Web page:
It hasn't been the best year for parents worrying about the spread of what should be preventable infectious diseases.

Minnesota's measles outbreak in April was the state's worst such epidemic in decades, so bad it led to more confirmed cases than the whole US saw in 2016. But a hopeful new study suggests that by one measure at least, the threat of the anti-vaccine movement may be fading.

According to an analysis of kindergarten vaccine exemption rates in the US between 2011 and 2016, the number of parents refusing to vaccinate their children on non-medical grounds peaked in 2013 and actually fell slightly thereafter – although the decrease is so marginal it's effectively a stabilisation.

The finding comes from a team of researchers at Emory University, who examined nation-wide data on parents who held off from vaccinating their children for religious and/or philosophical reasons.

116 vaccine refusal 1(Open Forum Infectious Diseases)

In the period the study was conducted, these kinds of non-medical exemptions were possible in 48 states, with Mississippi and West Virginia being two notable exceptions.

In the areas allowing vaccine refusal on non-medical grounds, these exemptions did rise on average over the course of the study from 1.75 percent of all exemptions during 2011–2013 to 2.25 percent from 2013- 2016.

Of course, that's not good, and it's just the latest data showing how non-medical exemptions have been on the rise since 1991.

But what those grouped percentages mask is that the number of non-medical vaccine refusals actually started to drop ever so slightly in 2014 and 2015, with 2013 representing the peak of the curve.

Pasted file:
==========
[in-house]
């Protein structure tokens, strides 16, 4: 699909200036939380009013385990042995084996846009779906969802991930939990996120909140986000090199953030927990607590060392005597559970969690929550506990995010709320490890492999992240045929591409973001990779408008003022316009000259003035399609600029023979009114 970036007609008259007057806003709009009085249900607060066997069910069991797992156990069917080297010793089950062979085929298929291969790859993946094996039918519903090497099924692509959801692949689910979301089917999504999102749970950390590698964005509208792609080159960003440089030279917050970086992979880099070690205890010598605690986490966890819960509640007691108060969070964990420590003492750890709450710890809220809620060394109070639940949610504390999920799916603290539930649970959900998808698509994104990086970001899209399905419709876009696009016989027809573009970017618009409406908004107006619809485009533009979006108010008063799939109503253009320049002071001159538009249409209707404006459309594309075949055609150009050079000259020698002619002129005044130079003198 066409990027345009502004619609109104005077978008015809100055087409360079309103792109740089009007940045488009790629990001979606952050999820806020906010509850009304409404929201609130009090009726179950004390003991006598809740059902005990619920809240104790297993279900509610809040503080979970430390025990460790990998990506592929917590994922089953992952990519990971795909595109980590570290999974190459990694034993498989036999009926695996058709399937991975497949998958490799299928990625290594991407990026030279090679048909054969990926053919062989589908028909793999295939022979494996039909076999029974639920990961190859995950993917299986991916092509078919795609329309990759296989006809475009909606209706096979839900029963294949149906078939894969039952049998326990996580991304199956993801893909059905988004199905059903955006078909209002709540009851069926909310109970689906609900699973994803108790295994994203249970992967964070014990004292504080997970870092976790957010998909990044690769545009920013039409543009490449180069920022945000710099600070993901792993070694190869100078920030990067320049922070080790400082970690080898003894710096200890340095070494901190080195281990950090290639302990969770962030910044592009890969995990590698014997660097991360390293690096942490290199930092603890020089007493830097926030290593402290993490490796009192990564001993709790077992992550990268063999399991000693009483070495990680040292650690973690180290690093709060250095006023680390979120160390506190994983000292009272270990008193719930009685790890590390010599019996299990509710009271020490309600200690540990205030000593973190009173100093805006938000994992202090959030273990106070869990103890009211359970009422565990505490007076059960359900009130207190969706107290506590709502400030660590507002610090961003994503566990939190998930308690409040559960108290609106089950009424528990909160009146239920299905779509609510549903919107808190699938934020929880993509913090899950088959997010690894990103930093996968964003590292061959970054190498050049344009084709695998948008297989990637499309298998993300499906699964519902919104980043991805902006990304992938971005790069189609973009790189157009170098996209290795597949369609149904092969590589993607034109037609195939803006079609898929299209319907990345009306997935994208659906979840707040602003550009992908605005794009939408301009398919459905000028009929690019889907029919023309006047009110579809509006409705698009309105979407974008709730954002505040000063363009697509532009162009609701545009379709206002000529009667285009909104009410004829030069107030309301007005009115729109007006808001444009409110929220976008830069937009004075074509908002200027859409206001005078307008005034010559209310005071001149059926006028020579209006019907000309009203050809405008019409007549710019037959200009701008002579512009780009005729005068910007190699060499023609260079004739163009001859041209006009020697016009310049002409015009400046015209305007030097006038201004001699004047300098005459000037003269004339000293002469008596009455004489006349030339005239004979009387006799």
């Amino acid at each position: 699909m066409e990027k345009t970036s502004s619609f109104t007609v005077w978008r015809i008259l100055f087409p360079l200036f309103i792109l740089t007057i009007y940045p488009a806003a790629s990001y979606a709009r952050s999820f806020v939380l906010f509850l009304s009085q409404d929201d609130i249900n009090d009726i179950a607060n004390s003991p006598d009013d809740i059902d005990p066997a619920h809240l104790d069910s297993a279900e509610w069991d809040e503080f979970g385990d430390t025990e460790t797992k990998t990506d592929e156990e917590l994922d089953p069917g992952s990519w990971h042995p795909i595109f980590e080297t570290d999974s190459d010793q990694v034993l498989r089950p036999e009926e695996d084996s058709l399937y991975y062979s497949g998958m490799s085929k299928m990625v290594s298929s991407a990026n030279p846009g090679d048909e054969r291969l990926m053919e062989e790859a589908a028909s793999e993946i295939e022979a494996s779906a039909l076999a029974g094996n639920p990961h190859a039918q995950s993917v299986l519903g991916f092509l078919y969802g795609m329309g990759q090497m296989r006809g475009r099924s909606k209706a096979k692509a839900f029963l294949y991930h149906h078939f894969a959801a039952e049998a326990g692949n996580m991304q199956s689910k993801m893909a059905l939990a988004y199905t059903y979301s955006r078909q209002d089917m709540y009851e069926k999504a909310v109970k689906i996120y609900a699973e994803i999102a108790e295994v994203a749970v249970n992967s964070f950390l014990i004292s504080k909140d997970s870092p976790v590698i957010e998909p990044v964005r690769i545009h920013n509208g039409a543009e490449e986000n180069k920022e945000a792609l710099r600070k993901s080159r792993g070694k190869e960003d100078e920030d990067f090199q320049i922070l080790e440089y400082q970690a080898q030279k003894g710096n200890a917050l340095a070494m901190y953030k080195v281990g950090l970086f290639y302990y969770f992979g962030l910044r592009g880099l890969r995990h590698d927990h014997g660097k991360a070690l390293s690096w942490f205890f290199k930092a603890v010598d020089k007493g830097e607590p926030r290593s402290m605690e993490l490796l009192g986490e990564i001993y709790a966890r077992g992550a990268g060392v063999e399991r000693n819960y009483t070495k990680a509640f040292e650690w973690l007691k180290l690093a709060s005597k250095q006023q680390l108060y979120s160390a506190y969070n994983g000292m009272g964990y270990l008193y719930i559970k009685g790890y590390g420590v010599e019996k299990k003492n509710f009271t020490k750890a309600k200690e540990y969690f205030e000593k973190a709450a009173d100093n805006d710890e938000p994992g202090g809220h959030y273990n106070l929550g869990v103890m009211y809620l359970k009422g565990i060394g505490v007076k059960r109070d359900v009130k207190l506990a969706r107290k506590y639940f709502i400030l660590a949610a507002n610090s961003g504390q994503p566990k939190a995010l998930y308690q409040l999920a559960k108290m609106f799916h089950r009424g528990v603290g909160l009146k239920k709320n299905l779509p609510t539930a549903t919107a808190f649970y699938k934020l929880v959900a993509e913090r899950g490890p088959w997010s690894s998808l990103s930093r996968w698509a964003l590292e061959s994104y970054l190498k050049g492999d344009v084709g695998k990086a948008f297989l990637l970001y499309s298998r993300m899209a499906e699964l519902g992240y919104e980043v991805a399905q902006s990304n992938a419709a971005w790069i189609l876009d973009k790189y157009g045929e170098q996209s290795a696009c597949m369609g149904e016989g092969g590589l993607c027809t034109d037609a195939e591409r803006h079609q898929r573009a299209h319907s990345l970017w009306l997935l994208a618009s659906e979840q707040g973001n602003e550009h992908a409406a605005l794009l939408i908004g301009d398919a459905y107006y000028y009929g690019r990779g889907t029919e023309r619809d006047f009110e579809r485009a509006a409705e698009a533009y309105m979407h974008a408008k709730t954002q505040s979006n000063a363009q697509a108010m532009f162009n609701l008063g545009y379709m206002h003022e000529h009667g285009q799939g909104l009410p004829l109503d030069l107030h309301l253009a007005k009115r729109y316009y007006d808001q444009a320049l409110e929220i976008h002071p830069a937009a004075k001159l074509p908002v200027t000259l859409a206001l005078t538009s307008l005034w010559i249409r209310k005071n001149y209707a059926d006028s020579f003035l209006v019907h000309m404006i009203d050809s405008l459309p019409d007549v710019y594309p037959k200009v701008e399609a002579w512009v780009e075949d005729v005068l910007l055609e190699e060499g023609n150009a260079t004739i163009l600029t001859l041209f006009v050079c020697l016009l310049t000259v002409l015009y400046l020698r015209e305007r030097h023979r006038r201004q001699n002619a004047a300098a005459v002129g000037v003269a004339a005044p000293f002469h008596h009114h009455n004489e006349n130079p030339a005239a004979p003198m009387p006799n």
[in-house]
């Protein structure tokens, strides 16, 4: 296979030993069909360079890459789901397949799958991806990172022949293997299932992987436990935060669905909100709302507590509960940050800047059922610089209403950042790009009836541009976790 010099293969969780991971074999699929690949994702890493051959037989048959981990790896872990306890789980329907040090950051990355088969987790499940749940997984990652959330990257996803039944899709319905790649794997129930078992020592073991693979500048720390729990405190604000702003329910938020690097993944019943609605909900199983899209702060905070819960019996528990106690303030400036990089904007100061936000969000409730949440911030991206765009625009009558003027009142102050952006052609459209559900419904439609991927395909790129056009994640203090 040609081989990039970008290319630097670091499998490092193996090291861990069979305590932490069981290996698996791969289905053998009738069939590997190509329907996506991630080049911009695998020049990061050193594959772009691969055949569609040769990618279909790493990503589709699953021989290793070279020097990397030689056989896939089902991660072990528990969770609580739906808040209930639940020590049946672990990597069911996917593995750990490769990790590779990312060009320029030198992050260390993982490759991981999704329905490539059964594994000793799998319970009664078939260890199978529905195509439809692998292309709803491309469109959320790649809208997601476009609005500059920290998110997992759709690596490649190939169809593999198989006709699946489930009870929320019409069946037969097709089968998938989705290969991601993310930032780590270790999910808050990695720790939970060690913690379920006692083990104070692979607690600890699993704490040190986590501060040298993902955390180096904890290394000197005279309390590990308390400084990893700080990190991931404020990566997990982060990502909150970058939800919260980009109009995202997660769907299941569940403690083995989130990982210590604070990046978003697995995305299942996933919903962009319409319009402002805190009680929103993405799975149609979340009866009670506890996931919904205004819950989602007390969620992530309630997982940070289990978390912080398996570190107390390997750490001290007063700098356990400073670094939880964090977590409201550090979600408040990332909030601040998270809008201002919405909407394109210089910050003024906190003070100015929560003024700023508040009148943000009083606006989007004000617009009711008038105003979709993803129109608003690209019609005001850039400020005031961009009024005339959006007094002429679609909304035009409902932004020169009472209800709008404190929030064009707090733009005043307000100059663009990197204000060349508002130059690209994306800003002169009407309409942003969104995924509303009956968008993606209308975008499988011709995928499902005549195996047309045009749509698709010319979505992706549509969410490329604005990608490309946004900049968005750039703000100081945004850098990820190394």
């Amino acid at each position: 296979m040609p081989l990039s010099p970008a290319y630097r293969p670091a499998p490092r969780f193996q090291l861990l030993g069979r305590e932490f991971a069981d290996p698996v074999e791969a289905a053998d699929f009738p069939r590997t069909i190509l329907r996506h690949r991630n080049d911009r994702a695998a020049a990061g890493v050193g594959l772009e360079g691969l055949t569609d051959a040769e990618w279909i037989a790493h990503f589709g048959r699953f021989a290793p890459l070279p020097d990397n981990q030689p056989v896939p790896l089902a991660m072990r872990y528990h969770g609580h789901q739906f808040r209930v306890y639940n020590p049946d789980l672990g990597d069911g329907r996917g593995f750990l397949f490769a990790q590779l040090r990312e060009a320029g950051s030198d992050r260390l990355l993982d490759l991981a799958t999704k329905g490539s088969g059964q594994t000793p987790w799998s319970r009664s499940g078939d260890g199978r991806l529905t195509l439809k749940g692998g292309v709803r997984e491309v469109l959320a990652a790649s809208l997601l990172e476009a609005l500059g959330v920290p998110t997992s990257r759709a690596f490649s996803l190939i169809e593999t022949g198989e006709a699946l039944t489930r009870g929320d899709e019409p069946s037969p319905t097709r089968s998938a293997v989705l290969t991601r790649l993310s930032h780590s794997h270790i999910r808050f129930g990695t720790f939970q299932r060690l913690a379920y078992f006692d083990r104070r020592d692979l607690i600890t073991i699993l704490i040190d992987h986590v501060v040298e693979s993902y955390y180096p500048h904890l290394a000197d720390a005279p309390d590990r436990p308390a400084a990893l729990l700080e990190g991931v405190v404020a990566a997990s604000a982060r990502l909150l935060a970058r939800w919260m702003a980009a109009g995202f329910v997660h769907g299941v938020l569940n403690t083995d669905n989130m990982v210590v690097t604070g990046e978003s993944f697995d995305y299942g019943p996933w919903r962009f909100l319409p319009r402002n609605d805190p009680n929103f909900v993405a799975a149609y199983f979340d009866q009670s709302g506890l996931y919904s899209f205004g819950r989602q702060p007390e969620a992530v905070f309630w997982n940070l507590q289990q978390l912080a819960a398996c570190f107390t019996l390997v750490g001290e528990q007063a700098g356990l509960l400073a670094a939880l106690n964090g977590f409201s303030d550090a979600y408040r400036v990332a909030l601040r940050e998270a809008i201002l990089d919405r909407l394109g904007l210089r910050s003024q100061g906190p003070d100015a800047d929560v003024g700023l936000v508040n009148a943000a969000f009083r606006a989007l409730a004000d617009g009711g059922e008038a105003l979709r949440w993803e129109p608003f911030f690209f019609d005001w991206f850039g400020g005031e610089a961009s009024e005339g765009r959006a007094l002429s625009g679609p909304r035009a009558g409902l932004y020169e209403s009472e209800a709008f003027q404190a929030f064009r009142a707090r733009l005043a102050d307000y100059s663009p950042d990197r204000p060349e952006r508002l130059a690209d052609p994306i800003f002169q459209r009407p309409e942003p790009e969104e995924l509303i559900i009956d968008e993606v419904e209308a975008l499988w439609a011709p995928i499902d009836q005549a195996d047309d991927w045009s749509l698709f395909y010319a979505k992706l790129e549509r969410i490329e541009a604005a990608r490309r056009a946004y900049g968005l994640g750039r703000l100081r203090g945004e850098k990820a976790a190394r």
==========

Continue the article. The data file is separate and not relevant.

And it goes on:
"Our study shows an increase in non-medical exemptions through the 2012–13 school year, which then plateaued," the authors explain in their paper.

"This is the first time since the late 1990s that we have seen such stabilisation."

While it's hard to get too excited about a levelling in the curve that effectively preserves non-medical vaccine refusals at their highest level in decades, we can be thankful the stabilisation is there at all – and it's quite possible the rate of non-medical exemptions could now fall significantly.

"So far the signs are encouraging," one of the researchers, epidemiologist Saad Omer, told Vox.

While the study doesn't focus on what ultimately caused the plateauing to occur, the team acknowledges the probable impact of "considerable efforts by medical and public health authorities to address vaccine hesitancy and media attention focused on outbreaks of disease involving vaccine refusals and non-medical exemptions."

That media attention is stuff like this: reports on how measles outbreaks in the US are on the rise thanks in part to unvaccinated people, which isn't all that surprising since we now know that even a small drop in vaccinations can lead to a three-fold increase in measles cases.

The so-called link between vaccines and autism has also been thoroughly debunked, but despite this kind of information being publicly available, there are still huge numbers of misinformed people using decidedly dubious science to justify refusing to vaccinate their children.

And in some places, like Texas, non-medical exemptions are bucking the national trend, and are still steeply rising.

"We are still seeing an aggressive increase in non-medical exemptions [in Texas]," paediatrician Peter Hotez from the Baylor College of Medicine, who wasn't involved with the study, told Vox, "with at least 52,000 last year, up from 45,000 the year before."

Elsewhere there are promising signs. Since the study was conducted, California eliminated all non-medical exemptions, and Vermont eliminated philosophical exemptions.

If other states begin to follow their lead and make it harder for parents to refuse vaccinations on non-medical grounds, we could really see a positive turnaround here.

It wouldn't be the first time.

The findings are reported in Open Forum Infectious Diseases.